6.      Avoid praising your own work. Simply describe what was done. Rather than claim that your intervention was highly creative and innovative, simply describe the intervention and let the reader make such judgments.
    7.      Avoid exaggerations. Use of words like ‘all’, ‘always’, ‘never’, ‘impossible’, ‘proof’, ‘must’, and so on are difficult to defend. The reader is likely to start generating exceptions to such claims. Modest claims are typically more effective. Rather than claim that a study conclusively proves a point, a more likely conclusion is that a study suggests something of significance. Likewise, avoid multiple modifiers for a noun – rather than say, for example, “X was a highly articulate person” it is sufficient to say that “X was articulate.” 
    8.      Cite the most credible and reliable sources for each of your major points. Rarely is it the case that one invents something altogether new. Rather, one may be building on the work of others to extend that work in some way. Failure to recognize the well known work of others will detract from the credibility of your own work. Moreover, while  you may think that a certain point is obvious, if that point has been argued effectively by an established scholar, give that scholar the credit when making the same point.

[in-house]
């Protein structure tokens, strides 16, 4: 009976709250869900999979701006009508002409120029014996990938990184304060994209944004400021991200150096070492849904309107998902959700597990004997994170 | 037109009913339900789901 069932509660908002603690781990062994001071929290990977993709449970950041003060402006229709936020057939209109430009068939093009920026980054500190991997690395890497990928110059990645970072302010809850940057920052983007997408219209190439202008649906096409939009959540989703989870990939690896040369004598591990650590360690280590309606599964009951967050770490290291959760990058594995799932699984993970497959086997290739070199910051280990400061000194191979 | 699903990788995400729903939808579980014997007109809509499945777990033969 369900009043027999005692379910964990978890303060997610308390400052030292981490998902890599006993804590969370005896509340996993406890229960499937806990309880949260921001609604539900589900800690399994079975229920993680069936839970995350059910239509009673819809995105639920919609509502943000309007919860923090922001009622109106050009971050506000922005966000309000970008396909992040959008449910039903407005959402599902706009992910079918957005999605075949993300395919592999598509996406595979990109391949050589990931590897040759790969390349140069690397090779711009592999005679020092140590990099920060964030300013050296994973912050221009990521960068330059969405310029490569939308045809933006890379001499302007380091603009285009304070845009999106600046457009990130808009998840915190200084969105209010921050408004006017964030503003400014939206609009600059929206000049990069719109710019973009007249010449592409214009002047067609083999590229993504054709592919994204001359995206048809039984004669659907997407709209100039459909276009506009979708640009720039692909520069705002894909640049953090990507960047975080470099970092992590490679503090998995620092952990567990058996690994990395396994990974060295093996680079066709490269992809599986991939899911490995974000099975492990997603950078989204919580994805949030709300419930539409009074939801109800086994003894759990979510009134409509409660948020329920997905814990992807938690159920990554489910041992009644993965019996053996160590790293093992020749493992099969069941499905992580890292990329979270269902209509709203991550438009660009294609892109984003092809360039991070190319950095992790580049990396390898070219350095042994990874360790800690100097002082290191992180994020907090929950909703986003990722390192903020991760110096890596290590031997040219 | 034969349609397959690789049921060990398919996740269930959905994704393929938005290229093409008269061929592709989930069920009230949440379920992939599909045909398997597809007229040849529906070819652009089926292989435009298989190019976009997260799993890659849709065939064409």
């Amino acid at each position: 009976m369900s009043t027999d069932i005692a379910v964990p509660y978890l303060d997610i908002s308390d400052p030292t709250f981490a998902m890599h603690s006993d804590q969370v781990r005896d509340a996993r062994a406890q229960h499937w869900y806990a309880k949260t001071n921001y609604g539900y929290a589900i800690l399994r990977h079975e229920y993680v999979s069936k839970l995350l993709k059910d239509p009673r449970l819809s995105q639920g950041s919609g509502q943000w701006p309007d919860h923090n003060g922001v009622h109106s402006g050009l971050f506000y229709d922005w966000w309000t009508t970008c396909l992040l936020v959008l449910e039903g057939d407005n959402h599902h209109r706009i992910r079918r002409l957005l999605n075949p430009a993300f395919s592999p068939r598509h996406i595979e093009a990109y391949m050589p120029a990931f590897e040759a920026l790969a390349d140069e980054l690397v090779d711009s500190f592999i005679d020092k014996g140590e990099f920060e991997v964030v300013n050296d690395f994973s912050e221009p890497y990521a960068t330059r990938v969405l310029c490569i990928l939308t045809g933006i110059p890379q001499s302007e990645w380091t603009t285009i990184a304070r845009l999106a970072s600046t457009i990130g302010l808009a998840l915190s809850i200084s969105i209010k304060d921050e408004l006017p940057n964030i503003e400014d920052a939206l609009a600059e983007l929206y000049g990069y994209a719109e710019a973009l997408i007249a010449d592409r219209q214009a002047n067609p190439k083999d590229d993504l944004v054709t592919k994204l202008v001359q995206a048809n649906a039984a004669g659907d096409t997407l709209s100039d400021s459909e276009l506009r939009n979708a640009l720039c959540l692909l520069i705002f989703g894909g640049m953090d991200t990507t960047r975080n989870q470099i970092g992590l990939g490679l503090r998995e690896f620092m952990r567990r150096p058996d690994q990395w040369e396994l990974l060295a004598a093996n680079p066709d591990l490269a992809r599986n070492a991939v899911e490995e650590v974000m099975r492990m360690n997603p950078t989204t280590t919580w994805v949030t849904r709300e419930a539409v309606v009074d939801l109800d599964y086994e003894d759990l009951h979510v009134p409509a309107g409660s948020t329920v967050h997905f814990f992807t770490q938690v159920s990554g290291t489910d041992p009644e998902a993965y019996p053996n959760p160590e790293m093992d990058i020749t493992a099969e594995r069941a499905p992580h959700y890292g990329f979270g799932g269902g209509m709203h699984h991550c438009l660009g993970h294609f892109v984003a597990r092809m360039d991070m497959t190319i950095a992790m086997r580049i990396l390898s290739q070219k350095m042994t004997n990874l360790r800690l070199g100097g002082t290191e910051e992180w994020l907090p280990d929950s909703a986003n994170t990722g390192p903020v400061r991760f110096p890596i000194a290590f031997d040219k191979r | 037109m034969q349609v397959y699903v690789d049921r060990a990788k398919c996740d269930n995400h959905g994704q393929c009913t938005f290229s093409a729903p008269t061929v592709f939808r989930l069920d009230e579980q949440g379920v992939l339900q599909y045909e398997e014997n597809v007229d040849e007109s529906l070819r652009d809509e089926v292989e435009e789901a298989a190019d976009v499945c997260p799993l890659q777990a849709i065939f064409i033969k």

9.      Structure a paper so that it tells a story. Begin with the scope and purpose – tell the reader where you are headed. Then develop an organizational framework that builds up to the main point in a logical and coherent manner. Keep the focus on where you are headed, and remind the reader why you are covering specific topics along the way. Resist the temptation to tell everything you might know about related subjects – always stay focused on the major point(s) and resist telling the reader about everything you learned in the process of developing a concept or conducting a study.
    10.  Be sure you are familiar with the requirements of the publication venue and with representative pieces previously published in that venue.
    11.  Recognize that one cannot conduct a perfect study or a perfect conceptual framework. There are usually limitations and constraints. These should be recognized in the paper. Modesty and humility can be powerful allies in making your reasoning effective.